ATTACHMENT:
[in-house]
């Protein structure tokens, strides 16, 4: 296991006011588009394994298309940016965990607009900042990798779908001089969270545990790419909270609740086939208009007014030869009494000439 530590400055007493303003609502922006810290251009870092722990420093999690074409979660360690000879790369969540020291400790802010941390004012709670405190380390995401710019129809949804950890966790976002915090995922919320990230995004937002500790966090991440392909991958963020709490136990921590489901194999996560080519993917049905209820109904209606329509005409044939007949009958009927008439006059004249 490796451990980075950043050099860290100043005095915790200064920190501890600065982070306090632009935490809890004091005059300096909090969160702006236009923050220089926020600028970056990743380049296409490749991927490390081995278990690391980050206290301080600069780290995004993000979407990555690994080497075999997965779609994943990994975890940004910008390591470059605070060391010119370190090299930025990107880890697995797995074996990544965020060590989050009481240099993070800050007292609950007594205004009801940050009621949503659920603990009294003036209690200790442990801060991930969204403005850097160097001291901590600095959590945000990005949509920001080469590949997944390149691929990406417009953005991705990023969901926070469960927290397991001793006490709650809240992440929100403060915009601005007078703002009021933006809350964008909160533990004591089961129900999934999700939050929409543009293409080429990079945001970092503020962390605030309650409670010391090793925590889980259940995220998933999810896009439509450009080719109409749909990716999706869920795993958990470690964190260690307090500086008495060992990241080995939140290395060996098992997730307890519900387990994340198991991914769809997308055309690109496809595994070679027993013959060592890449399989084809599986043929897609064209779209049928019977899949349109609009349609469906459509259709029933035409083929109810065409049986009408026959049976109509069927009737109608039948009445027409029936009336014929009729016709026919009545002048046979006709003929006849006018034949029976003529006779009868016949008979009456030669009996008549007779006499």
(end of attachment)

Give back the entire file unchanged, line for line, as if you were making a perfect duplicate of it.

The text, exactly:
[in-house]
């Protein structure tokens, strides 16, 4: 296991006011588009394994298309940016965990607009900042990798779908001089969270545990790419909270609740086939208009007014030869009494000439 530590400055007493303003609502922006810290251009870092722990420093999690074409979660360690000879790369969540020291400790802010941390004012709670405190380390995401710019129809949804950890966790976002915090995922919320990230995004937002500790966090991440392909991958963020709490136990921590489901194999996560080519993917049905209820109904209606329509005409044939007949009958009927008439006059004249 490796451990980075950043050099860290100043005095915790200064920190501890600065982070306090632009935490809890004091005059300096909090969160702006236009923050220089926020600028970056990743380049296409490749991927490390081995278990690391980050206290301080600069780290995004993000979407990555690994080497075999997965779609994943990994975890940004910008390591470059605070060391010119370190090299930025990107880890697995797995074996990544965020060590989050009481240099993070800050007292609950007594205004009801940050009621949503659920603990009294003036209690200790442990801060991930969204403005850097160097001291901590600095959590945000990005949509920001080469590949997944390149691929990406417009953005991705990023969901926070469960927290397991001793006490709650809240992440929100403060915009601005007078703002009021933006809350964008909160533990004591089961129900999934999700939050929409543009293409080429990079945001970092503020962390605030309650409670010391090793925590889980259940995220998933999810896009439509450009080719109409749909990716999706869920795993958990470690964190260690307090500086008495060992990241080995939140290395060996098992997730307890519900387990994340198991991914769809997308055309690109496809595994070679027993013959060592890449399989084809599986043929897609064209779209049928019977899949349109609009349609469906459509259709029933035409083929109810065409049986009408026959049976109509069927009737109608039948009445027409029936009336014929009729016709026919009545002048046979006709003929006849006018034949029976003529006779009868016949008979009456030669009996008549007779006499």